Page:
Even with those stringent qualifications, it wasn't difficult to find willing organizations, ranging from the NorthShore University HealthSystem and the Mesa Public School District to Chicago Department of Streets & Sanitation and the Chicago Transit Authority to the Qatar Computing Research Institute and The Case Foundation.
At a special "data slam" event Aug. 20 at the Gleacher Center, the teams presented colorful Chicago maps, information-rich prototypes, giant “hairball” networks, and insightful Chicago maps in explaining the fruit of their summer's work.
One team tackled the educational issue of “under-matching,” the missed potential when under-privileged, qualified high school students fail to enroll in high-caliber colleges. Working with Mesa Public Schools and other school districts, fellows Edward Su, Nihar Shah, and Min Xu used data on grades, attendance, discipline, test scores, and more to identify kids at high risk of under-matching.
“This way we hope that we can find those students and intervene, preventing themselves from selling themselves short, and redirecting them toward brighter futures,” says Edward Su, a graduate student at MIT.
Another team—fellows Kayla Jacobs, Nathan Leiby, and Kwang-Sung Jun, and mentor Elena Eneva—used computational techniques to help sort text messages and tweets during crises and emergencies. Their partner, the nonprofit organization Ushahidi, launched in response to violence following the 2007 elections in Kenya, offers an open-source tool that maps and reports user-submitted reports during natural disasters, environmental emergencies, or other situations in which information is scarce. But since most of these submissions must still be manually read and sorted by human volunteers, the fellows are developing a tool for automatically categorizing messages according to language, location, and other criteria.
"We think our impact is to take a system that is important and useful, but has trouble to scaling, and use a computer to provide that scale," says Leiby, a software developer who has worked on projects in India and Haiti. "So instead of spending their time processing the reports, the volunteers can respond to them."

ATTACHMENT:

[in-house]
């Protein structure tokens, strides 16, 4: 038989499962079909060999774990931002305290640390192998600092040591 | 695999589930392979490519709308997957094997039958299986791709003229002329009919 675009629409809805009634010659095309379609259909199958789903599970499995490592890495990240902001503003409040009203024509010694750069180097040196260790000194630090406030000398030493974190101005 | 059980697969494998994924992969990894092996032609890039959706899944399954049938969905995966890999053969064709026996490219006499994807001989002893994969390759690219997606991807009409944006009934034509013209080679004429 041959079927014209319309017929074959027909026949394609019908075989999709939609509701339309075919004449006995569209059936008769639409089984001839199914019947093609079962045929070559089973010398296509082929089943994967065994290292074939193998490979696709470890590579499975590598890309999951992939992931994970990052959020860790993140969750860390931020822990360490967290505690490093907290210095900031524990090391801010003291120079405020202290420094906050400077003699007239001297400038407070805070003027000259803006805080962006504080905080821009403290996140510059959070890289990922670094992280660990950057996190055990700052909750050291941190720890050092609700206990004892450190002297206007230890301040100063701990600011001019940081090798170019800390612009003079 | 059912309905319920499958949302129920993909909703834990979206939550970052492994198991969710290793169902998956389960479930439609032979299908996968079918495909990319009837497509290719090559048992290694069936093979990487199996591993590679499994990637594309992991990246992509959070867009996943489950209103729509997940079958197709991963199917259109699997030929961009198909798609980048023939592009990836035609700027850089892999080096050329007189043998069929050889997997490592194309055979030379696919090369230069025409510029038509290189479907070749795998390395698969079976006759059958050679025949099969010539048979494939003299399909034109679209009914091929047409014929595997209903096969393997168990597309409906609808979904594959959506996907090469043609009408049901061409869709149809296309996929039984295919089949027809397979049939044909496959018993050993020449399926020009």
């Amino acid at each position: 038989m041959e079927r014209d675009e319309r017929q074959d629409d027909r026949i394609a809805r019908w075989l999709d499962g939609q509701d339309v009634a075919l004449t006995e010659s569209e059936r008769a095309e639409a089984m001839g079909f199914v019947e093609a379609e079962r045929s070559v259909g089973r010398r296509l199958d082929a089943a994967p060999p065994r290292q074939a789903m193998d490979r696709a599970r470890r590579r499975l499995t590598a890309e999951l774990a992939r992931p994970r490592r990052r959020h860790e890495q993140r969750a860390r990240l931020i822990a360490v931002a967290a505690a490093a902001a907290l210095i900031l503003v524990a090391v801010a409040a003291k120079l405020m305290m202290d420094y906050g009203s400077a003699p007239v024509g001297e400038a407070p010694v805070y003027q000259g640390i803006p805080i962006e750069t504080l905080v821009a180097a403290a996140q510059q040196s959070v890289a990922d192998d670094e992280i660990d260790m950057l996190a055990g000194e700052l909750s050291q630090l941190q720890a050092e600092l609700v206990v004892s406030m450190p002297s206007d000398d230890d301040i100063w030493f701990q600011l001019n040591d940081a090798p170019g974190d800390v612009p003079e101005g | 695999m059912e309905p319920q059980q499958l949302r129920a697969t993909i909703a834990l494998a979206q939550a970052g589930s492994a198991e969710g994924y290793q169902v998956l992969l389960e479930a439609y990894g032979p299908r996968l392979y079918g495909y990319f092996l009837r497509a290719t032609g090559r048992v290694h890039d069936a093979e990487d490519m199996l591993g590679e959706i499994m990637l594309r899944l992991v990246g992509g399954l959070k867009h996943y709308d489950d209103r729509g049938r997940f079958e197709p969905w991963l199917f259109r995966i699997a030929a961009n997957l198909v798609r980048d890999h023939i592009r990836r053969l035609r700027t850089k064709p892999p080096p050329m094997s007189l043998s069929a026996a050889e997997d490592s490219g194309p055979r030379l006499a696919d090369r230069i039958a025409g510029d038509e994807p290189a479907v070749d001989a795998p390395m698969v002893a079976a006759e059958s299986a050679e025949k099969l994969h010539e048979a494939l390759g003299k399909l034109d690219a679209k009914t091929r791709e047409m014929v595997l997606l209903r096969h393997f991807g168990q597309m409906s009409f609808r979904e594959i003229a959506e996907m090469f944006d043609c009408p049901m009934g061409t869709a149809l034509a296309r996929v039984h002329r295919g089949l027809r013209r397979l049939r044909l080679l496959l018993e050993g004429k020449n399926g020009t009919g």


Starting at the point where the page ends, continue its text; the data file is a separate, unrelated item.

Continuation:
Closer to home, fellows worked with data from the City of Chicago to evaluate and improve city services such as trash collection and streetlight outages, while another team created a tool to help the recently launched Chicago bike share program Divvy anticipate when bike stands will become overcrowded or empty. Another project built a model for the Cook County Land Bank to suggest the abandoned properties to purchase and redevelop that will make the greatest positive impact on surrounding neighborhoods.
As the projects took shape, the fellows not only learned their way around new software, analytic methods, and programming languages, but also how to learn from and work with partners on the specific problems that they face.
“It’s great to be able to hang out at the office and chat all day about machine learning or what binary classifier I want to use,” says Jacobs, a graduate student in computer science at Technion: Israel Institute of Technology. “But in order to make those solutions actually have an impact, it's important that the stakeholders, that the people using those solutions understand what they're getting and why it matters to them.”
Beyond the predictive models and analytic tools that will result from this summer's work, Ghani hopes that the fellowship will help seed a new international community of data scientists ready to attack social issues and work with social good organizations.
"A lot of the fellows, when they came in, really cared a lot about technical problems,” Ghani says. "But they went from thinking of a project as a data set to the actual people and problems behind them and the impact. I think that's what’s needed to create this set of people who care about the problem not just as a technical problem, but as something that has a much broader social impact.”
Originally published on September 9, 2013.